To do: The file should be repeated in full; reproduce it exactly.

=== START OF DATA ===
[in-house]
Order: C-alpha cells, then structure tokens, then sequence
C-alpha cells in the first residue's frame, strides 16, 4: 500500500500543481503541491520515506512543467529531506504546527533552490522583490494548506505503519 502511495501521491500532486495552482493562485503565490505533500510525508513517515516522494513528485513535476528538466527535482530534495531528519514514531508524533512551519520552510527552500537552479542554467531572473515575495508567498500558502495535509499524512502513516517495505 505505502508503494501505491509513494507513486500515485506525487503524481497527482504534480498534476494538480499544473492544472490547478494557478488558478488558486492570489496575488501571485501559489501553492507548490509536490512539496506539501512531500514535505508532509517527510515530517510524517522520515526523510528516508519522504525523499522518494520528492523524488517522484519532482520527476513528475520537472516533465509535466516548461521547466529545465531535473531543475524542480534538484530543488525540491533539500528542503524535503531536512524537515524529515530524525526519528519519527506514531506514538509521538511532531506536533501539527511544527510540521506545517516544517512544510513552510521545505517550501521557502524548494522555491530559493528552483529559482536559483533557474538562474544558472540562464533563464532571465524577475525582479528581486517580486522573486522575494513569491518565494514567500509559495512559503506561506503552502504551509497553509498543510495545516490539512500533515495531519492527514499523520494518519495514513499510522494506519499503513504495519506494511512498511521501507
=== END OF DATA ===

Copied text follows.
[in-house]
Order: C-alpha cells, then structure tokens, then sequence
C-alpha cells in the first residue's frame, strides 16, 4: 500500500500543481503541491520515506512543467529531506504546527533552490522583490494548506505503519 502511495501521491500532486495552482493562485503565490505533500510525508513517515516522494513528485513535476528538466527535482530534495531528519514514531508524533512551519520552510527552500537552479542554467531572473515575495508567498500558502495535509499524512502513516517495505 505505502508503494501505491509513494507513486500515485506525487503524481497527482504534480498534476494538480499544473492544472490547478494557478488558478488558486492570489496575488501571485501559489501553492507548490509536490512539496506539501512531500514535505508532509517527510515530517510524517522520515526523510528516508519522504525523499522518494520528492523524488517522484519532482520527476513528475520537472516533465509535466516548461521547466529545465531535473531543475524542480534538484530543488525540491533539500528542503524535503531536512524537515524529515530524525526519528519519527506514531506514538509521538511532531506536533501539527511544527510540521506545517516544517512544510513552510521545505517550501521557502524548494522555491530559493528552483529559482536559483533557474538562474544558472540562464533563464532571465524577475525582479528581486517580486522573486522575494513569491518565494514567500509559495512559503506561506503552502504551509497553509498543510495545516490539512500533515495531519492527514499523520494518519495514513499510522494506519499503513504495519506494511512498511521501507